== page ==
Certain Brominated Flame Retardants - Polybrominated Diphenylethers, Polybrominated Biphenyls, Hexabromo Cyclododecane
Swedish Environmental Protection Agency 2008 (Swedish)Report (Other academic)
Brominated flame retardants are a diverse group of chemicals, whose common points are that they all contain bromine and are all use to retard the combustibility of commercial goods. Two substances – decabromodiphenyl ether (DecaDBE) and Tetrabromobisphenol A (TBBP-A; this will be the subject of a separate Background Document) – account for about 50% of world use of brominated flame retardants. Two other polybrominated diphenyl ethers (PolyBDE) – octabromodiphenyl ether (OctaDBE) and pentabromodiphenyl ether (PentaDBE) – are used commercially, but in much smaller quantities than DecaBDE. Hexabromocyclododecane (HBCDD) is also used in large volumes. Polybrominated biphenyls (PBB) have also been used, but production was stopped in September 2000. Some PolyBDE are toxic, especially those with smaller molecules. PentaDBE may disrupt the oestrogenic system. PBB have similar effects to polychlorinated biphenyls, and may also produce hypothyroidism. Some of these chemicals are bioaccumulated. Brominated flame retardants were given priority in the 1992 OSPAR Action Plan, and therefore included in 1998 in the List of Chemicals for Priority Action. The quantities of PolyBDE used in the EU in 1994 were estimated as: DecaBDE (8 210 tonnes) as a general-purpose flame retardant, especially in polymers, polypropylene fabric and other textiles (other than clothing fabrics); OctaBDE (2 550 tonnes) in acrylonitrile-butadiene-styrene plastics (often used for casings of electrical and electronic equipment), nylon and other plastics and in adhesives and coatings; PentaBDE (125 tonnes) mainly in flexible polyurethane foam for furniture, as well as epoxy and phenolic resins, some polyesters and textiles. About 9 200 tonnes of HBCDD was used in the EU in 1999, 85% of it in polystyrene. Since the products containing these chemicals are widely dispersed, their possible release from waste disposal routes may be of concern, together with their potential role in producing dioxins and furans during waste incineration. The degradation of DecaBDE to the more toxic and bioaccumulative lower levels of PolyBDE is also of concern. The overwhelming majority of samples of marine biota have not shown detectable quantities of DecaBDE; however, OctaBDE has been found in fish and molluscs (up to 325μg/kg wet weight) and PentaBDE has been found in fish and marine mammals (up to 7 700μg/kg in white-beaked dolphins). All these chemicals have been found in river or marine sediments. Action so far has been mainly through voluntary commitments by industry within the framework of the OECD. The risk assessment for PentaBDE under the EC existing substances regulation has concluded that risk reduction measures are needed. The PolyBDEs are proposed to be included as priority hazardous substances in the list of priority substances under the EC Water Framework Directive. The action recommended is: to support the inclusion of PBB in the draft EC Directive on Waste from Electrical and Electronic Equipment; to support early EC harmonised restrictions on PentaBDE; to await the completion of the EC risk assessment of OctaBDE, DecaBDE and HBCDD and seek appropriate risk-reduction strategies in the light of it; to support appropriate provision on PolyBDE in the draft EC Directives on Waste from Electric and Electronic Equipment and on Restrictions on Certain Hazardous Substances in Electric and Electronic Equipment; to develop an OSPAR monitoring strategy for these chemicals; to review by OSPAR in 2003 of the need for further OSPAR measures to supplement the eventual EC measures; and to ask other relevant international forums to take account of the background document. A monitoring strategy for Certain Brominated Flame Retardants has been added to this background document.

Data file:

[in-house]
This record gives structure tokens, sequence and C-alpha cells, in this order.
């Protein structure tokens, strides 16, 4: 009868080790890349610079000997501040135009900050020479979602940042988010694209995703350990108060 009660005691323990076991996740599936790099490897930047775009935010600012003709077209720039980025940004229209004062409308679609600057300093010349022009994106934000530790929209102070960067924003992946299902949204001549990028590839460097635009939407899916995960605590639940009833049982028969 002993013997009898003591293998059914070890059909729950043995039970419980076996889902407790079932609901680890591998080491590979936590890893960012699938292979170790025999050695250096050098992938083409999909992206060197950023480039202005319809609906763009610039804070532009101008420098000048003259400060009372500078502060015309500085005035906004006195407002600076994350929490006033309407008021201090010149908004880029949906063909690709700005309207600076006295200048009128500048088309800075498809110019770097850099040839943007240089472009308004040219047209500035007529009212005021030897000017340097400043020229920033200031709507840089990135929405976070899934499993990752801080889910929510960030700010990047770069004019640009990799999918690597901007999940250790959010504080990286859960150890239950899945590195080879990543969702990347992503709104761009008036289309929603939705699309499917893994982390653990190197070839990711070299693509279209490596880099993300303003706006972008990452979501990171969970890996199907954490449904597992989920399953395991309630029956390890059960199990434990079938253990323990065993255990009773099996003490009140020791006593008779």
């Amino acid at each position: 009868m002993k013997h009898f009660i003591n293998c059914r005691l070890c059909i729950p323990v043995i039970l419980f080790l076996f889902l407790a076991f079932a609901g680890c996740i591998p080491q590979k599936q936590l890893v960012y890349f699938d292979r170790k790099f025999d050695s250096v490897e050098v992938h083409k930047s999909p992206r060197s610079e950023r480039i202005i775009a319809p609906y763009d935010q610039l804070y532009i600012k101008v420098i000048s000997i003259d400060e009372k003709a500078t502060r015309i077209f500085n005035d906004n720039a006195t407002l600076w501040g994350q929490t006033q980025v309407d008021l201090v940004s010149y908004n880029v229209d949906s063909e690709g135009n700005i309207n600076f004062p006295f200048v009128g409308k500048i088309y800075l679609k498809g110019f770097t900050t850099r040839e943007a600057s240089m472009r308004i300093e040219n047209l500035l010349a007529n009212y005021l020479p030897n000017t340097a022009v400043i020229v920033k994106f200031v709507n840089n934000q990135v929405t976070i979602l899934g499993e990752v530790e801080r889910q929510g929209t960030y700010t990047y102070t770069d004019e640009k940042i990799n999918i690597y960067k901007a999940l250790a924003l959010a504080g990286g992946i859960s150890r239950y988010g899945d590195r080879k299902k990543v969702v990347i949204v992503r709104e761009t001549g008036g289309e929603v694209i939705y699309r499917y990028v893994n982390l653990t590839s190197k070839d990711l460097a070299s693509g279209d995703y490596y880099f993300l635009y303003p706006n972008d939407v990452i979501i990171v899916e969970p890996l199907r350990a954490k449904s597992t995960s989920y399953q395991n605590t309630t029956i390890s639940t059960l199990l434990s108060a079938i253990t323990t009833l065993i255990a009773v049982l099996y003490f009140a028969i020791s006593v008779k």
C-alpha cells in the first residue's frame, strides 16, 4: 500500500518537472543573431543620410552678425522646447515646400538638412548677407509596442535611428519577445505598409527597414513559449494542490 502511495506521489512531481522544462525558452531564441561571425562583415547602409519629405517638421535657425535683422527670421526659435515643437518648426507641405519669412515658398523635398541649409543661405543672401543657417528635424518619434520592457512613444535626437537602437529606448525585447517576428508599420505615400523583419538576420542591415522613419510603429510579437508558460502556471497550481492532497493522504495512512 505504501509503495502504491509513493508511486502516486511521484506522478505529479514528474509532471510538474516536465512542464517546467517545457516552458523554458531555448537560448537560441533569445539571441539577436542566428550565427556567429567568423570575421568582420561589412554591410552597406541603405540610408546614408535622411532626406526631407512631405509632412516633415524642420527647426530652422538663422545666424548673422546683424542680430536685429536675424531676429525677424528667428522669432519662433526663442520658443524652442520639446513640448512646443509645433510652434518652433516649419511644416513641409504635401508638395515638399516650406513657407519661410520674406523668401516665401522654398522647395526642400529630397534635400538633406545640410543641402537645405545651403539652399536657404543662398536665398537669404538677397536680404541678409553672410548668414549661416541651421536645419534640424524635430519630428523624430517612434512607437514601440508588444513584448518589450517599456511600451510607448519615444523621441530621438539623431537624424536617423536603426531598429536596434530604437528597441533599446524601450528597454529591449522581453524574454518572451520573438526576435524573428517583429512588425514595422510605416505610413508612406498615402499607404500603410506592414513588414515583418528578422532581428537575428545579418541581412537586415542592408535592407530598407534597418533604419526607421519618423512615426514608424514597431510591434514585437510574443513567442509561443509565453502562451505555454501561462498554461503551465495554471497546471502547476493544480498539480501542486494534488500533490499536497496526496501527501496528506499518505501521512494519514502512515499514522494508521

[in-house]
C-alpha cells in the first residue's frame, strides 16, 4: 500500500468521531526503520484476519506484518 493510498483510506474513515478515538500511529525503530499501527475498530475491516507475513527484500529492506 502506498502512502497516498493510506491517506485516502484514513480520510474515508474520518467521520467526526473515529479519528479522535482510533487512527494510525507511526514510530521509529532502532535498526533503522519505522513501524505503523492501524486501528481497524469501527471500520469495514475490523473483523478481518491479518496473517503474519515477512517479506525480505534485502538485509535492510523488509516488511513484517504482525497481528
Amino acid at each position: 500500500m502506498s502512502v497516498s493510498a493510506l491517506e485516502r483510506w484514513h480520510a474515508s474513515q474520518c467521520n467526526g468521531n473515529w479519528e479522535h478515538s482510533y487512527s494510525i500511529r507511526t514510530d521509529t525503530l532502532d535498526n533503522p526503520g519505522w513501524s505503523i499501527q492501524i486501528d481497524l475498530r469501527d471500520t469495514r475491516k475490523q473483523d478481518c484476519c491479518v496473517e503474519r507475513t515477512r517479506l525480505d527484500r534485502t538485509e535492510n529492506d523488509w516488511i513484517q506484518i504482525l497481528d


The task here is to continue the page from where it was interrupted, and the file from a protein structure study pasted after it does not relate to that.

Place, publisher, year, edition, pages
OSPAR Commission , 2008.
farming, oceans, environment, inlandWaters
toxic, waste disposal, PentaDBE, DecaDBE, Brominated Flame Retardants, marine biota, TBBP-A, PolyBDE, HBCDD, bioaccumulated, monitoring strategy, Sötvatten, OctaDBE, risk reduction, Marin miljö, PBB
IdentifiersURN: urn:nbn:se:naturvardsverket:diva-502Local ID: E23F7DA7-ABA0-4AB8-8AD6-AD1D0A1475CEISBN: 0 946956 70 7OAI: oai:DiVA.org:naturvardsverket-502DiVA: diva2:658067